Perhaps a bit of a Dead Poet’s Society scenario, I ask?
‘Oh, one of my favorite movies. Yes, it was like Dead Poets Society because if I hadn’t had a few key mentors, where would I be? I was so lucky to walk into that class and suddenly discover something that I was good at. So it wasn’t for me about what is it I can be good at — I was just fortunate that I felt I could be good at anything.’
Howard downplays his ability to act, but was clearly a talented teenager as he had a scholarship through college in Boston. He describes his ability as just ‘okay’ and says he can’t do what he asks most of his students to do.
‘What I ask my students to do is profound and I was nowhere near that, but my great thrill is helping someone else fly. It’s so much fun to be a part of a career at the very beginning of that.’
Some of the more famous names Howard has worked with include Bradley Cooper, JaredLeto, Salma Hayek and Jennifer Connelly. Howard says he worked with Cooper for nine years before the actor had a major breakthrough in the industry.
But Howard isn’t a name-dropper. He’d rather talk about who he’s had the most rewarding journey with, than chat about his famous clients.
‘There’s an actress called Carla Gugino. We’ve worked together for quite a long time. Carla was initially in The Spy Kids movies and then she did a TV series called Karin Sisco. Then she had an opportunity to audition for Broadway, for Arthur Miller’s After the Fall. And coming from Hollywood, the New Yorkers were very skeptical. But we worked on that and she got it. Then they were afraid to put her name above the title because they thought the critics would take a shot at her. Anyway, she was quite stunning in After the Fall and that got New York to sit up and take notice. And then she did Suddenly Last Summer opposite Blythe Danner at the Roundabout and then she did Desire Under the Elms and now she is a full-on celebrated New York actress. Last year she was third billing to Robert de Niro and Al Pacino in The Righteous Kill. So I watched her be a part of the whole transformation from Hollywood castable to serious actress. And I continue to work with her.’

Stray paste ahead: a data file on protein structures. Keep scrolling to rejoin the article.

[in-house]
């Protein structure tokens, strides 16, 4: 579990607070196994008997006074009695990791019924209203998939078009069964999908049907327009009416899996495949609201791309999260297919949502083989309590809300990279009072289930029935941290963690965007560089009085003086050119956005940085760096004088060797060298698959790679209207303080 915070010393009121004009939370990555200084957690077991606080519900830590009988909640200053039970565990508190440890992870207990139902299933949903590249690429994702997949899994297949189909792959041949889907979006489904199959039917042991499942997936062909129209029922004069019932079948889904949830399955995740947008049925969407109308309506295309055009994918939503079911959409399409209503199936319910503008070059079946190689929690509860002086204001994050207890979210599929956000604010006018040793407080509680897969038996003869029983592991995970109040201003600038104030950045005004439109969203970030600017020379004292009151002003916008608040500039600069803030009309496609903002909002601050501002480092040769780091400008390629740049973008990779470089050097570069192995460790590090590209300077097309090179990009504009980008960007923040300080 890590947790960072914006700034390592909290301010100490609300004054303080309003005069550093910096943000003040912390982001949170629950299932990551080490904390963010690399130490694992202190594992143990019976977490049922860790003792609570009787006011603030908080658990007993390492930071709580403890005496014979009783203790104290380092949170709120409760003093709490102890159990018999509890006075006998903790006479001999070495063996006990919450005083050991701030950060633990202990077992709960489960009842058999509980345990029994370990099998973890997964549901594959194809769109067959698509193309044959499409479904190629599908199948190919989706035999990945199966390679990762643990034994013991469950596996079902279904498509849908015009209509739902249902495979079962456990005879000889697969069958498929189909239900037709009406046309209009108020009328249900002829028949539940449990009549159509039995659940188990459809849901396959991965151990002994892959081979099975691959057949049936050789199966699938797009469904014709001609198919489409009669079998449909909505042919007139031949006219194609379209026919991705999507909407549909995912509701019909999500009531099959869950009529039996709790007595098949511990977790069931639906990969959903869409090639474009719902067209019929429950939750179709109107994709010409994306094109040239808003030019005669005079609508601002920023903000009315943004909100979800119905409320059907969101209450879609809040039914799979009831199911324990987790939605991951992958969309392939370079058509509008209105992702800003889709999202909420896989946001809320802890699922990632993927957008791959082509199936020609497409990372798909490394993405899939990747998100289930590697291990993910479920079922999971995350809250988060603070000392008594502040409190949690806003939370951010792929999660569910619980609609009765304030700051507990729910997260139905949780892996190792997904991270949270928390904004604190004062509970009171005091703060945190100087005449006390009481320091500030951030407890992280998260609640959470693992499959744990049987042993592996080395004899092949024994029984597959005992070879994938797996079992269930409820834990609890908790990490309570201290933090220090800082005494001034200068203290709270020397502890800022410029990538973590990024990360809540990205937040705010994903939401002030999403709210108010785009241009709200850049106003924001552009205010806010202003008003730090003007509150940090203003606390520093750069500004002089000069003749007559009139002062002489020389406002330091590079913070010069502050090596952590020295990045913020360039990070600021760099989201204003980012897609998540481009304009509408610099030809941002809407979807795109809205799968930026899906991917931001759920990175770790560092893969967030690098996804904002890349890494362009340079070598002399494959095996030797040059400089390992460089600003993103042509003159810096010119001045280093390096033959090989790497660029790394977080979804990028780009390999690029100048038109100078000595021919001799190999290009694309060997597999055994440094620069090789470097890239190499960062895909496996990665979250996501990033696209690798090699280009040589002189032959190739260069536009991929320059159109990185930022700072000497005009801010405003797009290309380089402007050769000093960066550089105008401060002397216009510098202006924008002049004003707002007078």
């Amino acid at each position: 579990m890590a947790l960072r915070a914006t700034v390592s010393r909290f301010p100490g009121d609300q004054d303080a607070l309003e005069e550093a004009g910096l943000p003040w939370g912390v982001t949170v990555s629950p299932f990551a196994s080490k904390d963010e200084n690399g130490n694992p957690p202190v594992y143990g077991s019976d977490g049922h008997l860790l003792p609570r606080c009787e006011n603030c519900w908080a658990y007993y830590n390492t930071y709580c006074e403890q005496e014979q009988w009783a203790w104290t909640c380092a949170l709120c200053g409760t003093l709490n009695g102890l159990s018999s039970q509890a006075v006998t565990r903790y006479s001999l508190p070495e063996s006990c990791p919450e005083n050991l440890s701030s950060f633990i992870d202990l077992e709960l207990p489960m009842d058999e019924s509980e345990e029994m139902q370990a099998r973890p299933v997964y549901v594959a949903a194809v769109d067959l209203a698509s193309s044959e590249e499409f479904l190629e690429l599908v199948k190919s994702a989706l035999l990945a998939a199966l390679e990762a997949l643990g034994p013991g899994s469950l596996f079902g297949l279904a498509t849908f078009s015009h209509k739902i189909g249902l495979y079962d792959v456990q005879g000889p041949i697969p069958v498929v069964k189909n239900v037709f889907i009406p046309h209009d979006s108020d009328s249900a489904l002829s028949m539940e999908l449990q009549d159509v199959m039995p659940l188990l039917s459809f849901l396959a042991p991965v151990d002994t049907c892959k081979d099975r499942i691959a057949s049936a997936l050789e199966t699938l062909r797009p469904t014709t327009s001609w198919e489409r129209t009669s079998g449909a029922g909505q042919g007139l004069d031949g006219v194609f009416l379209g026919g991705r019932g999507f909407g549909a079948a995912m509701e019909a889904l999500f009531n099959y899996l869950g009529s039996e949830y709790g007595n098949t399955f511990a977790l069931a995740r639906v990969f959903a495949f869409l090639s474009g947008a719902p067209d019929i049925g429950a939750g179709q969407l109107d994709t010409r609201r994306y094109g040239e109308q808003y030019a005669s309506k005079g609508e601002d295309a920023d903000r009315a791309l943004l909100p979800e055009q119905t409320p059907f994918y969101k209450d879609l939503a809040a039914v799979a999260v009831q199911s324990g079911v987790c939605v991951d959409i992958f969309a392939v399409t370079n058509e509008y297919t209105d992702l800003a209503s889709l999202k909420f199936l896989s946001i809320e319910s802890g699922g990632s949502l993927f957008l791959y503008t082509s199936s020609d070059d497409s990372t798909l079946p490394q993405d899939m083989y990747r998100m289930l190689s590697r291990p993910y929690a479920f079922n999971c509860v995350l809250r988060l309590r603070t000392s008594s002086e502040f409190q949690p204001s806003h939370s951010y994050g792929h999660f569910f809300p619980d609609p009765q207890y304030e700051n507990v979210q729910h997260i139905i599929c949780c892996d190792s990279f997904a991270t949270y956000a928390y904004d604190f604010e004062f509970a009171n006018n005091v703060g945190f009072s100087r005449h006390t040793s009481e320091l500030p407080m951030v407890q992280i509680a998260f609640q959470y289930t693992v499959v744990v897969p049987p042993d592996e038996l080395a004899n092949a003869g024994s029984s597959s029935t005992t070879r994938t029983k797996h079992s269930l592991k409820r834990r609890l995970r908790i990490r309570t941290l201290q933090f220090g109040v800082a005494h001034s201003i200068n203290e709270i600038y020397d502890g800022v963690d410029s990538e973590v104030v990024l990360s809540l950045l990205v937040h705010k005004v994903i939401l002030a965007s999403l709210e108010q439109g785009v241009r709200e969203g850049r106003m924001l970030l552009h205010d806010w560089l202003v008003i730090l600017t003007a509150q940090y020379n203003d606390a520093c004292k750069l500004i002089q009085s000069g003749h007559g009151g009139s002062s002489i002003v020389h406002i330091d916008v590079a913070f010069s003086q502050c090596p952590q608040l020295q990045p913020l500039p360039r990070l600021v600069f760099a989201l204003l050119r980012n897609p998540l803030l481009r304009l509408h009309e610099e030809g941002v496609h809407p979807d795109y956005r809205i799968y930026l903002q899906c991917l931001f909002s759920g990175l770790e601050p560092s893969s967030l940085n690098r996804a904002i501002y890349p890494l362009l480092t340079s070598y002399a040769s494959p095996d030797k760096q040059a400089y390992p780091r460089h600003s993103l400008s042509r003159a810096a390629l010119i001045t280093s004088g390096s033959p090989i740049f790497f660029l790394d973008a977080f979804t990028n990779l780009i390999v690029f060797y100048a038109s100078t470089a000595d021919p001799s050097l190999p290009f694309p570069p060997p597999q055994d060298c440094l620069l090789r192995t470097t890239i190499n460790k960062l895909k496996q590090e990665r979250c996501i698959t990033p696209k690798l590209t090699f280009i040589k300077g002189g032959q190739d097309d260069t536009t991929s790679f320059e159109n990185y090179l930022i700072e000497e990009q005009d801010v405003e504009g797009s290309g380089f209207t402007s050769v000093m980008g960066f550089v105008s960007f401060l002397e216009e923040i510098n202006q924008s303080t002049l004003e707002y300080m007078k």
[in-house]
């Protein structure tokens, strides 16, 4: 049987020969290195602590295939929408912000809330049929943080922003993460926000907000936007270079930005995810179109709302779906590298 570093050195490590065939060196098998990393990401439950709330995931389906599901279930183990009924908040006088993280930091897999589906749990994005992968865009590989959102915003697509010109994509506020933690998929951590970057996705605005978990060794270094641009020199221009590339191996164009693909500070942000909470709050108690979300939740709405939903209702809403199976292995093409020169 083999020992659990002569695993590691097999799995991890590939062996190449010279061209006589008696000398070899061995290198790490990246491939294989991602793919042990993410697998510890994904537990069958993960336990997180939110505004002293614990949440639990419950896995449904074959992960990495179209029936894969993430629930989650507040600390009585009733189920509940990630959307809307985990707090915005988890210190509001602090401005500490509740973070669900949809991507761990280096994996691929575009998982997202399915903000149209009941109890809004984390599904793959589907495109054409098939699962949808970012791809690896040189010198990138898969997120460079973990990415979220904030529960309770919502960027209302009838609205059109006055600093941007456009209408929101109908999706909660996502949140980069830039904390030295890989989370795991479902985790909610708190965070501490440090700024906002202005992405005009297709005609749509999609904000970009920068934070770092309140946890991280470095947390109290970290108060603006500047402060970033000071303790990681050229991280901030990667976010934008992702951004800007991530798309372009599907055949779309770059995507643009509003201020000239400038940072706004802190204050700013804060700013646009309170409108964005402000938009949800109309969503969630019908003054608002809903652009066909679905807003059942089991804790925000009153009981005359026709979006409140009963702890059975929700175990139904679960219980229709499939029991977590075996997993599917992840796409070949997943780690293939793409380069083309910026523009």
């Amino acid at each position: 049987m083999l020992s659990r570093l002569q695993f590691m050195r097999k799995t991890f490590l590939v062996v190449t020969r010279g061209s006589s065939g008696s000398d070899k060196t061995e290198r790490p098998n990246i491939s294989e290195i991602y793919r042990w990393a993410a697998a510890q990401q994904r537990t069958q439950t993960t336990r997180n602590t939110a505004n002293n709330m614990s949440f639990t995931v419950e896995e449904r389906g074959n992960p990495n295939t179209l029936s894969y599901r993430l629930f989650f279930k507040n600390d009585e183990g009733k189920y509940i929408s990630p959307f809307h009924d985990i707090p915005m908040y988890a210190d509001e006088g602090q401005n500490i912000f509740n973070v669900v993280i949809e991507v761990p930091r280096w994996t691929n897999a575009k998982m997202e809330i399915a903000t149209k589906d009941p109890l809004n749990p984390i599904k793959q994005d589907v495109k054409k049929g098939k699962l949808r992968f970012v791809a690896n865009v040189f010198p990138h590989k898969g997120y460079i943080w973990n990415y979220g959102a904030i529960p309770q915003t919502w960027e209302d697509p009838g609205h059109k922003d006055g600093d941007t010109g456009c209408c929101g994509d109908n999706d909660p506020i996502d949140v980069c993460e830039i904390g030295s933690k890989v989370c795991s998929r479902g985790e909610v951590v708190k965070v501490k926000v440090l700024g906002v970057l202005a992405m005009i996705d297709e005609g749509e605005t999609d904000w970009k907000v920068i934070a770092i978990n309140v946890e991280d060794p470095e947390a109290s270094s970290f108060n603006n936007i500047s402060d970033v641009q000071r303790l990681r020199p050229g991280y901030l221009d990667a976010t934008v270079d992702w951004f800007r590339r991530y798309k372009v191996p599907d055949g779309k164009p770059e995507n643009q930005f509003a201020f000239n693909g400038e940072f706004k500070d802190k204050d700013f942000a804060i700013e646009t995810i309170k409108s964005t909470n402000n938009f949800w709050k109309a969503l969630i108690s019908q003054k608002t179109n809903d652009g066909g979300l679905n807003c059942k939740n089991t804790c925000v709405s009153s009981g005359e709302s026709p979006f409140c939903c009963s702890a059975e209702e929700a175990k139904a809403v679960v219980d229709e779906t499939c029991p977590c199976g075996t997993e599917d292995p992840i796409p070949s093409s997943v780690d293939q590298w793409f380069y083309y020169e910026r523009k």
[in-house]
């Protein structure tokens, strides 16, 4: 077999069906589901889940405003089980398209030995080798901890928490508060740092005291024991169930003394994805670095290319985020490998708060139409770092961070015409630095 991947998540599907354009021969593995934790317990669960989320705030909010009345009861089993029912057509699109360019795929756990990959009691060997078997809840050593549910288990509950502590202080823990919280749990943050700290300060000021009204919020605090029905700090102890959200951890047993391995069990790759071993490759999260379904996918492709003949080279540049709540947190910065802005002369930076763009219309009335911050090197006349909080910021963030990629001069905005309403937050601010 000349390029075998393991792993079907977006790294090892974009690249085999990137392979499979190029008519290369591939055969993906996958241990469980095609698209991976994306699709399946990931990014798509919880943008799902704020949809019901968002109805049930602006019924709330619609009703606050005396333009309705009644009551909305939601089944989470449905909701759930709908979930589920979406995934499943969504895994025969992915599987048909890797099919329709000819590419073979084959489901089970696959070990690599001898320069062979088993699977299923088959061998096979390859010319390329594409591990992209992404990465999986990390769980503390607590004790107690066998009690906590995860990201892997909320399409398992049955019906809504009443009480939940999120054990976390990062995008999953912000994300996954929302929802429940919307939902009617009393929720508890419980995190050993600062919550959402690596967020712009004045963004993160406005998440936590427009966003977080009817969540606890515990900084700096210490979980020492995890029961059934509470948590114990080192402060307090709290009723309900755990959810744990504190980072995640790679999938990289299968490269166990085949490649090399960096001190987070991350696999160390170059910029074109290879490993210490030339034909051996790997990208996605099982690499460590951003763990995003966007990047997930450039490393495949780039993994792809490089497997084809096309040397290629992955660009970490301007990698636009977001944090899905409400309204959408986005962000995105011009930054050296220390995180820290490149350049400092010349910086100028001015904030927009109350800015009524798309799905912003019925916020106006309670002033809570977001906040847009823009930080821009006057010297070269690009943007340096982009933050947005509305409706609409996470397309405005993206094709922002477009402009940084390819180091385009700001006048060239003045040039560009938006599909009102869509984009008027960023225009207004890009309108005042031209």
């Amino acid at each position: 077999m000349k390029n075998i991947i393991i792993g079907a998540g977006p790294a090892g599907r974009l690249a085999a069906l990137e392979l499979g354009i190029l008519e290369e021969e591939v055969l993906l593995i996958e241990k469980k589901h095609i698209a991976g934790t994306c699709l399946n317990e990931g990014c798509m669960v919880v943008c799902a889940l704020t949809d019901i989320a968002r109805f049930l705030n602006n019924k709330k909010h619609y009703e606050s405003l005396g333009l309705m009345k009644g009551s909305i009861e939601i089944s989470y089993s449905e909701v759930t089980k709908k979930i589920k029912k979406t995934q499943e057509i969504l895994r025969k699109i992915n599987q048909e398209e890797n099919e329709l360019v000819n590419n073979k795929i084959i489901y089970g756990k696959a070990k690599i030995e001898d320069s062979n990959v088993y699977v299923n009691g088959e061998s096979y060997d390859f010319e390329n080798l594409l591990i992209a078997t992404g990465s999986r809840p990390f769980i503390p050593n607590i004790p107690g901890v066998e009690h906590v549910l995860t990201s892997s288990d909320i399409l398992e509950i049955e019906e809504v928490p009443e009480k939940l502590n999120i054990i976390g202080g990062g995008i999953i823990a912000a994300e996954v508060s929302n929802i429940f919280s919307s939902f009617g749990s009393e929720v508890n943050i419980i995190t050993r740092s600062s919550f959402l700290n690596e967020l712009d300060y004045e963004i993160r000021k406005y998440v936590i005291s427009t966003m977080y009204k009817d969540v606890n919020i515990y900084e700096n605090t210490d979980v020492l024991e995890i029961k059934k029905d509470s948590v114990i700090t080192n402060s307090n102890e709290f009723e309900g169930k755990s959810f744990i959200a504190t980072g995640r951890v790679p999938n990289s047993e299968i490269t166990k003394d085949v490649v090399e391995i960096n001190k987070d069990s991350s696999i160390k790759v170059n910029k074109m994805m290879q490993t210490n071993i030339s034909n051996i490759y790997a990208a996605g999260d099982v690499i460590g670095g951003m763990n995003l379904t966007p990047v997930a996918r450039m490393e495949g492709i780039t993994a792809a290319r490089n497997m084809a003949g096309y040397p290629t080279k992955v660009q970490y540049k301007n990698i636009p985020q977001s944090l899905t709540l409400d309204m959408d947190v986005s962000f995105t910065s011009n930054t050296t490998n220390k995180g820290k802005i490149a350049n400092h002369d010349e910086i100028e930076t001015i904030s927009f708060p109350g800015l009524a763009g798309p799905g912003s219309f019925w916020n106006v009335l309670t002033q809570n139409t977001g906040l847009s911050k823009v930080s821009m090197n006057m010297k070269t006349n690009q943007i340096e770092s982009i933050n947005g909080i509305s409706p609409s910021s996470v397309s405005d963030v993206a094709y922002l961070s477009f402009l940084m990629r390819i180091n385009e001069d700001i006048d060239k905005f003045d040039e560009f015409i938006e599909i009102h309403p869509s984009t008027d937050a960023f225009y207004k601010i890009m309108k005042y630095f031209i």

Not all actors blossom so quickly. Howard tells the story of actor John Corbett, from Sex and the City, who suffered from severe shyness.
‘When he came to me, he was a hairdresser who was so self-conscious that he wouldn’t even cut hair — he would only wash. He was very shy. One day in class he said, “I have become so self-conscious, I can’t function.” I said, “You just sit and watch until you feel ready to jump in again.” And he sat in on my master class for one year. And then he said, ‘I think I can do it now.’ And he was suddenly able to get up again and do it. And he said to me recently, if I had been mean to him at that moment, he would have quit. And now he’s humming along.’
So how does he know when to be patient or when to tell someone acting isn’t for them?
‘As long as they’re making some kind of progress, we’re good. If nothing is happening for a long point of time, it might get to the point where I might say try training somewhere else.’
Surely giving John Corbett a year of sitting on the sidelines is taking patient a bit too far?